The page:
If you’re considering replacement windows, check out these expert answers to your questions about energy efficiency, vinyl windows, double-pane windows, curb appeal and maintenance.
If your house has outdated windows, there’s a good chance you’re wasting energy. In the summer, you’re air conditioning the neighborhood, and in winter, wind whistles in through the window edges. You’ve been putting it off for years, but the time may have finally come to purchase new windows.
There are so many things to consider — style, materials, color, energy efficiency—you might not know where to start. It’s great to have a rep come to your home, listen to your needs and concerns, and help you make the right choice. Sears can do that, says Dave Lincon, a home improvement expert for Sears Home Services. He offers some tips on what to know before replacing your windows.
Q: What do I need to know about energy efficiency?
A: First, when we talk about windows, we’re talking about the whole package—glass, frame and the components that hold it all together. Aside from being something you see through and that lets in light, windows can help protect you from outside temperatures.
Most of Sears’ windows are double pane—and we do have a triple-glazed window in some areas, which further helps to reduce heat loss and is part of many game changing window innovations.
Q: What windows are best for increasing curb appeal?
A: Nine times out of 10, whatever new windows you put in will look better than what you’re replacing, because the windows your have are probably scratched, dingy or covered in chipped paint. However, window replacement costs will vary depending on the type of windows you select to be installed.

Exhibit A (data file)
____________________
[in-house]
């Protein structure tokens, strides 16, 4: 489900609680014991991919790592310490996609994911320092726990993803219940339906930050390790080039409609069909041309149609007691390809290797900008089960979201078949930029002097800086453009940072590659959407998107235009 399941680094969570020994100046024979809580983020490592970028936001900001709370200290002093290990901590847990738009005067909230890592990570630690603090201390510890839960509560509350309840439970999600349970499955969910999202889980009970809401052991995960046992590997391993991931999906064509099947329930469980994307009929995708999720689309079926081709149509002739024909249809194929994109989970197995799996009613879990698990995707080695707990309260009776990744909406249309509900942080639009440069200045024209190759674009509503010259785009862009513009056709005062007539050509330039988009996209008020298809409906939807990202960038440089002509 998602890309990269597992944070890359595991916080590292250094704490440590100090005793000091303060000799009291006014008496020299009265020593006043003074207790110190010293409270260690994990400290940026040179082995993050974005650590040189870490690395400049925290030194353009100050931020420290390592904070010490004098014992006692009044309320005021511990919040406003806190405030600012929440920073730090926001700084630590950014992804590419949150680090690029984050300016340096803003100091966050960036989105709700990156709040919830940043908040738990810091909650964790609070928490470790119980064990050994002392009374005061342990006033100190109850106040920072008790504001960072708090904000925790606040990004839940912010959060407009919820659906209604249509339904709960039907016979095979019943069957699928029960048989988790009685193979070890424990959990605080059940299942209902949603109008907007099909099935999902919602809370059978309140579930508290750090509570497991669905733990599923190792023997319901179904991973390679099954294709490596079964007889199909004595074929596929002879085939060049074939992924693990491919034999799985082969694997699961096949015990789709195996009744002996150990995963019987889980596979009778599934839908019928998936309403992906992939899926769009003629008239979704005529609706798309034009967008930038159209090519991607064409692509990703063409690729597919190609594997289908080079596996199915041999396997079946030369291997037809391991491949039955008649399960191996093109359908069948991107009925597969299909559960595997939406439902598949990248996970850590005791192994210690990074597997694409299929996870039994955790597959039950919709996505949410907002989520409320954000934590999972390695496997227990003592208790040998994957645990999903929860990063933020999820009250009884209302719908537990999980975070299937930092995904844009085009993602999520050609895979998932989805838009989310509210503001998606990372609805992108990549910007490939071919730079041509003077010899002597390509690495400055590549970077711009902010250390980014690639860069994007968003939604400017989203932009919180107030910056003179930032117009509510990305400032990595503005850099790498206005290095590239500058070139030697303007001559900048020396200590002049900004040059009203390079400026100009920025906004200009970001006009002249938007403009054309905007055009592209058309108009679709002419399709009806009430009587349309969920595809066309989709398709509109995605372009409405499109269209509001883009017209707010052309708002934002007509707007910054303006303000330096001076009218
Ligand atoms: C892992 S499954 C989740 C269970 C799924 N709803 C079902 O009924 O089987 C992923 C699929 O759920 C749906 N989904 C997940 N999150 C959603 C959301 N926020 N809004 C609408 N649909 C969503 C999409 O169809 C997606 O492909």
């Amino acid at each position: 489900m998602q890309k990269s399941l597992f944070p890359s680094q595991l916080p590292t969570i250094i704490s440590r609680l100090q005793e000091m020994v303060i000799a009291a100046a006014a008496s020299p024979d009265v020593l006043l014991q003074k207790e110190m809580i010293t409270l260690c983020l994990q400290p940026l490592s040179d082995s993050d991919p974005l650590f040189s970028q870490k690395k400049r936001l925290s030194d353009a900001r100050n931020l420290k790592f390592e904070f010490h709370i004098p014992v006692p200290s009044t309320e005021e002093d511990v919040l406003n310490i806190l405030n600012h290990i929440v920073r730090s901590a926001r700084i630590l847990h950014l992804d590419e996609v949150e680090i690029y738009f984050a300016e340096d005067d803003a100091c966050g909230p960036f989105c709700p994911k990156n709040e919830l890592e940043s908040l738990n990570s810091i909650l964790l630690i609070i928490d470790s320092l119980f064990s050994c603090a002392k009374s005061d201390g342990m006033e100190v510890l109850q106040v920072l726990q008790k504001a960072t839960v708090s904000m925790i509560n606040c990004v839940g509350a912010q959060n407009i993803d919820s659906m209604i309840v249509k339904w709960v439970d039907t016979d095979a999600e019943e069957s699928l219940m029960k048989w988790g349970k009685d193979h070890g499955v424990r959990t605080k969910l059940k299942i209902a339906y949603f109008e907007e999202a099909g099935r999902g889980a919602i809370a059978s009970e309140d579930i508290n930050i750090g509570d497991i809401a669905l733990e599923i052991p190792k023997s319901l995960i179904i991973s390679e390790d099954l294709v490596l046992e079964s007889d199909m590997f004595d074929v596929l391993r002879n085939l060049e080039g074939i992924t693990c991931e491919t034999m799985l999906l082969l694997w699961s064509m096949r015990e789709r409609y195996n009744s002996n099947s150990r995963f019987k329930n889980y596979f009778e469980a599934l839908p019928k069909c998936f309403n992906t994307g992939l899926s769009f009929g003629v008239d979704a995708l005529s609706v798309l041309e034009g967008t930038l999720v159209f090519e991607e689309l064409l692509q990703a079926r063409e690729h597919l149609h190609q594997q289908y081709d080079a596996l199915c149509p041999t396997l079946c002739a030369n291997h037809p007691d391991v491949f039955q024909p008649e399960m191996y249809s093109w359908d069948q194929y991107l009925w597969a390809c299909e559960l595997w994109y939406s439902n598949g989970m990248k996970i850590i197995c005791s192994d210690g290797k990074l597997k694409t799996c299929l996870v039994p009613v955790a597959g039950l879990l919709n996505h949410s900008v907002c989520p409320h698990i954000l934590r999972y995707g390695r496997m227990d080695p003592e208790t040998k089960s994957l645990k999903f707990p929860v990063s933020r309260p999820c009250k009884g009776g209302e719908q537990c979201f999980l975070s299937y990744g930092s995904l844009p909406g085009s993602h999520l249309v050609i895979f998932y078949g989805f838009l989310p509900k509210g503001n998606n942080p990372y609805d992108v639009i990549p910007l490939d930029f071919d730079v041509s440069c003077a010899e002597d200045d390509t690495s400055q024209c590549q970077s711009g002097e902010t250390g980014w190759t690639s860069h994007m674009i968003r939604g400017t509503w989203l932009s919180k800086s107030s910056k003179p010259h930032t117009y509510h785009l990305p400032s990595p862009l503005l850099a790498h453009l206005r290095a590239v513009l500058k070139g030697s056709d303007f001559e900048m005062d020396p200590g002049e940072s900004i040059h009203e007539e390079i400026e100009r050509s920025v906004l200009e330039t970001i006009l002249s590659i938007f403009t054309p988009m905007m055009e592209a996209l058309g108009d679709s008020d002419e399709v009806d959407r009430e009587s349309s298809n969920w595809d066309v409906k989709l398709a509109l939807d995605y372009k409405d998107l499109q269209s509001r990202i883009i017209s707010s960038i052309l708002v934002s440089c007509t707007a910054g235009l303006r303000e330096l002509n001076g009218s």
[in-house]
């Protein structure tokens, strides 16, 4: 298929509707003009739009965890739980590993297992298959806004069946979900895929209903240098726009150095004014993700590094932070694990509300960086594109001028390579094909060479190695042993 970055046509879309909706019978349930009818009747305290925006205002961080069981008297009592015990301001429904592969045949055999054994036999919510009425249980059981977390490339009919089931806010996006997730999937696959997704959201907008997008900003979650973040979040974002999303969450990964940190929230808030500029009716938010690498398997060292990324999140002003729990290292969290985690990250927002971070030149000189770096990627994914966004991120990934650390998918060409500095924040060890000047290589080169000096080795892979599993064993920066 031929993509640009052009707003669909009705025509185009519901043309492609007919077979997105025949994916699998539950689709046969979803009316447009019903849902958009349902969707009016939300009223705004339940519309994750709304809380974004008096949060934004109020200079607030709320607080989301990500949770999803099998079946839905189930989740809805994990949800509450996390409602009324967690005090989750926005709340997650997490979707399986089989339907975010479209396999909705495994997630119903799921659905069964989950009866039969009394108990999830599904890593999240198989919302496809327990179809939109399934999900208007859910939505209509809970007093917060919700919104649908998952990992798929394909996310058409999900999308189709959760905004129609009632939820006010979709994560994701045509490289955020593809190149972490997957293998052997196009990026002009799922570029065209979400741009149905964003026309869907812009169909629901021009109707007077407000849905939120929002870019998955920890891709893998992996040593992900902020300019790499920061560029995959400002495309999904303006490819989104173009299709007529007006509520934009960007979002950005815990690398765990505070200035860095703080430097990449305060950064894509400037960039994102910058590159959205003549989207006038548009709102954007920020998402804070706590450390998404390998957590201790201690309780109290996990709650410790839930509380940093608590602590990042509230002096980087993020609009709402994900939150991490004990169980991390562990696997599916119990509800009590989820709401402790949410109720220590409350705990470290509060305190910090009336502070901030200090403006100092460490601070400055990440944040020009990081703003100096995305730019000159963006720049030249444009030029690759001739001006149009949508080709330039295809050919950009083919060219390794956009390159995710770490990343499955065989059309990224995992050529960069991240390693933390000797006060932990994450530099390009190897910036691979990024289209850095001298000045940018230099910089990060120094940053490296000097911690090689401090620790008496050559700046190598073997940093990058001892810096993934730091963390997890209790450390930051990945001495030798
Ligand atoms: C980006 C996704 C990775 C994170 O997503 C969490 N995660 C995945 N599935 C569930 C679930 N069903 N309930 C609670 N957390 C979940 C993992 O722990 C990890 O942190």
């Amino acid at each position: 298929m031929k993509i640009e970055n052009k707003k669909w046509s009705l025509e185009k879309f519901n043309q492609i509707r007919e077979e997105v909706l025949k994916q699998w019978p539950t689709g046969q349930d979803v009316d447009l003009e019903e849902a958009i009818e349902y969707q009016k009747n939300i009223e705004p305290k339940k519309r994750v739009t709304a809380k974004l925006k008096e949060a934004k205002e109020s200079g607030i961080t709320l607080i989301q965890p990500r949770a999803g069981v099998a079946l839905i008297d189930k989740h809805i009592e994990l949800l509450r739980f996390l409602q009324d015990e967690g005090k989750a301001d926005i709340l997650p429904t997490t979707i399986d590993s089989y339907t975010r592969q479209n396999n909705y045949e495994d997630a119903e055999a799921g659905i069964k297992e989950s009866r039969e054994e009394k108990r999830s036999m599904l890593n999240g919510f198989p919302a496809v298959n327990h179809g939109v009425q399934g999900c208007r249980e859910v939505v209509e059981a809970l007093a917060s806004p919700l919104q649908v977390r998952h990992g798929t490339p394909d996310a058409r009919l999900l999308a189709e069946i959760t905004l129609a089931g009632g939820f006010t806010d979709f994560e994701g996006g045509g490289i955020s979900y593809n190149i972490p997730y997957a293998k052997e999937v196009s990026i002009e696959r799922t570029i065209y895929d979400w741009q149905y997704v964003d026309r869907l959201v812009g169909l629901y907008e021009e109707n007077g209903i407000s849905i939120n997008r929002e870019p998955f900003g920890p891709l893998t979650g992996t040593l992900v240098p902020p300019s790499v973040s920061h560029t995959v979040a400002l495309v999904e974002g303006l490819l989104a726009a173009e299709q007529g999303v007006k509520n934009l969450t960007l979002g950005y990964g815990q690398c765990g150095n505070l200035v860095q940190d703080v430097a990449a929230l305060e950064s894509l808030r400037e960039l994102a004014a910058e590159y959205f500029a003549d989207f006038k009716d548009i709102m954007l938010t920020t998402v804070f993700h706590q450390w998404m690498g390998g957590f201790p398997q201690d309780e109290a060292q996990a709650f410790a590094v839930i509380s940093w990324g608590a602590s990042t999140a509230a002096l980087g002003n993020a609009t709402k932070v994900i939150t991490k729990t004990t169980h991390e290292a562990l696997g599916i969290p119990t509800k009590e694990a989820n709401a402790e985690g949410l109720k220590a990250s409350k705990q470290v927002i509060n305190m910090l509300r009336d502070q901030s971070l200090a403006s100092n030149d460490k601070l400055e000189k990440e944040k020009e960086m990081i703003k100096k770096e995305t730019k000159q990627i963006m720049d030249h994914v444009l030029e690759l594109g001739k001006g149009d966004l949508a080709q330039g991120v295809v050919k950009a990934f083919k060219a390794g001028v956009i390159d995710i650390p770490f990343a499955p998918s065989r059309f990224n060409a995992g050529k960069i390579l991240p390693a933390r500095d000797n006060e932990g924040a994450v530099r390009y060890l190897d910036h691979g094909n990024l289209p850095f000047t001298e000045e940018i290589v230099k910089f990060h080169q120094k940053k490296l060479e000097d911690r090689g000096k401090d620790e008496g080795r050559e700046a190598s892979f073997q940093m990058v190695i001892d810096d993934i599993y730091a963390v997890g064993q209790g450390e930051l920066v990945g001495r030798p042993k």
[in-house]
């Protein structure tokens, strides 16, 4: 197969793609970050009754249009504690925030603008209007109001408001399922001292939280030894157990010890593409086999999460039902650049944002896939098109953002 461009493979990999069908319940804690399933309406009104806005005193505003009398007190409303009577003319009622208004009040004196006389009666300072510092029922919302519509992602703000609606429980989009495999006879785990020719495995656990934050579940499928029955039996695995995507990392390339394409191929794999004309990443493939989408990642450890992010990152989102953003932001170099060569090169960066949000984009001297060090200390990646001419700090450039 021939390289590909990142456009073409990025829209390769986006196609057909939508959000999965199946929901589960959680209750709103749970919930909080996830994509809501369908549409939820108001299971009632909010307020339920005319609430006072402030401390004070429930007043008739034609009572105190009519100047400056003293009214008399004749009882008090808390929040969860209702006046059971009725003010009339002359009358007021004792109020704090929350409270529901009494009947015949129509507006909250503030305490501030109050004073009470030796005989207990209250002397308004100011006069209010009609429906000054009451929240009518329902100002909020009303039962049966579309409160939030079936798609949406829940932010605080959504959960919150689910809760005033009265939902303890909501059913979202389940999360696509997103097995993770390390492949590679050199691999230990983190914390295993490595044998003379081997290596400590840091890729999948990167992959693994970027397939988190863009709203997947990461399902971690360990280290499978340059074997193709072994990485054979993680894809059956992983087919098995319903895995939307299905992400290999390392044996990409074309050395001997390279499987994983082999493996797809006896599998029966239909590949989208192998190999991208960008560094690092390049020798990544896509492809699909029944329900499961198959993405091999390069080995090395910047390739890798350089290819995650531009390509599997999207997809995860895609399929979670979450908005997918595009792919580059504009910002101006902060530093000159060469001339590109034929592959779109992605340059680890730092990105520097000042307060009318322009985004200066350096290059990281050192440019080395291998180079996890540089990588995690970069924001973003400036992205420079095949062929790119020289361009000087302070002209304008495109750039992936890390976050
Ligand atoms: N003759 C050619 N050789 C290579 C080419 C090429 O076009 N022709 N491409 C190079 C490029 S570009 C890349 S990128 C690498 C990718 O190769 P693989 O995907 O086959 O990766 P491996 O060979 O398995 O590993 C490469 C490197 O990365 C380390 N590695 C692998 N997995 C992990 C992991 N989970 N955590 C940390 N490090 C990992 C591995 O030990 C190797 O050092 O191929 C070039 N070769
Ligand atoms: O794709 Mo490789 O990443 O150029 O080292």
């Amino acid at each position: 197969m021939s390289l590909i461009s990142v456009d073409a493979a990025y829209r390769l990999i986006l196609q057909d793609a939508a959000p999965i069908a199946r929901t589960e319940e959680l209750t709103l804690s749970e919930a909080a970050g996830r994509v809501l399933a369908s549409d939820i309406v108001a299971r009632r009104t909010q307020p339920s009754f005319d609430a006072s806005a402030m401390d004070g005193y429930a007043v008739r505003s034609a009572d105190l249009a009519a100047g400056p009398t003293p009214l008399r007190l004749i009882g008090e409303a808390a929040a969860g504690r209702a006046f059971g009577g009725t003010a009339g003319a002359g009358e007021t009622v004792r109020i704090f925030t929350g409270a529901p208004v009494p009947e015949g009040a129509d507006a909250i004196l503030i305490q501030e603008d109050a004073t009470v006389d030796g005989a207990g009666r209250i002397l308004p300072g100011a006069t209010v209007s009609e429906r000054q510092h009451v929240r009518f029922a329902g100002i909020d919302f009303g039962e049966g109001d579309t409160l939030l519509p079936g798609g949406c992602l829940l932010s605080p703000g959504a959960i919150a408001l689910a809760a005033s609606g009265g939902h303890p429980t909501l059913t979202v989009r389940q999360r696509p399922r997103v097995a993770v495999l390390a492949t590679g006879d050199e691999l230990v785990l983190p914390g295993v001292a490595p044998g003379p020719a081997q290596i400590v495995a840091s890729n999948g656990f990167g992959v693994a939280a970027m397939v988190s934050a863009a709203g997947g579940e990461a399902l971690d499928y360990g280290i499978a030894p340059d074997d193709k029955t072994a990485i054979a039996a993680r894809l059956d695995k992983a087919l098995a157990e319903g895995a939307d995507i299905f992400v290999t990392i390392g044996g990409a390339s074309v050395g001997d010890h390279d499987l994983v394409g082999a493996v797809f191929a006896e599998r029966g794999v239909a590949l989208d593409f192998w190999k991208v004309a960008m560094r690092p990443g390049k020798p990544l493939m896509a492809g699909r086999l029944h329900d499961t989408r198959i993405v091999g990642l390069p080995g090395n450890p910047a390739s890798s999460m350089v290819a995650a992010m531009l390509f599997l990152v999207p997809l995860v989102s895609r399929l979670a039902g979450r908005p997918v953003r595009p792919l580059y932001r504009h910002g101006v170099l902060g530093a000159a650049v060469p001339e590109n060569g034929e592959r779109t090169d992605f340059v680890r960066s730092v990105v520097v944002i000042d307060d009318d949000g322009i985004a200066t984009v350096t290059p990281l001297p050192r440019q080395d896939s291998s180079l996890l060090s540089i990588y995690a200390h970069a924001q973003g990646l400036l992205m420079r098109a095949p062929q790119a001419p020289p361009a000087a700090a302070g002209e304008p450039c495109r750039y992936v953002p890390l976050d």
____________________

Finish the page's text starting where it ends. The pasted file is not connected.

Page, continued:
Most people replace like with like, but when improving your curb appeal, be aware that that aluminum windows are no longer allowed in some areas, because of current building codes and energy standards.
Q: What are the benefits of vinyl windows?
A: Sears only sells vinyl replacement windows. Maintenance is the number-one benefit of vinyl windows. They don’t need to be painted; they won’t fade, warp, bleed or crack. Compared to wood, you don’t have to worry about rot or termites, and they’re easy to clean with soap and water.
Q: What window styles does Sears carry?
A: We have good, better and best options in double-hung, slider, picture, casement, bay, awning — pretty much any style and size window.
The “good” option is single-strength glass — two panes of 1/16-inch-thick glass separated by an argon gas-filled space. It comes in any style in white, tan or clay.
The “better” option has a thicker, more reinforced frame with foam-filled sashes to help with energy efficiency. Each pane of the double-pane window is 1/8-inch thick. Also filled with argon gas, it comes in a larger choice of colors and with a wood grain option as well as a unique locking system.
Our “best” option has security glass — a 1/8-inch glass pane, then an argon-filled space, then a 1/16-inch glass pane followed by a thin piece of laminate and another 1/16-inch glass pane. It can crack but it won’t break.
You can get tempered glass to meet building codes and for increased security in any of our series — good, better or best.
Q: Are the windows covered by a warranty?
A: We have a labor warranty that’s two, three or five years, depending on whether you’ve chosen the good, better or best option. There’s a lifetime limited warranty on all three options on the frame and hardware.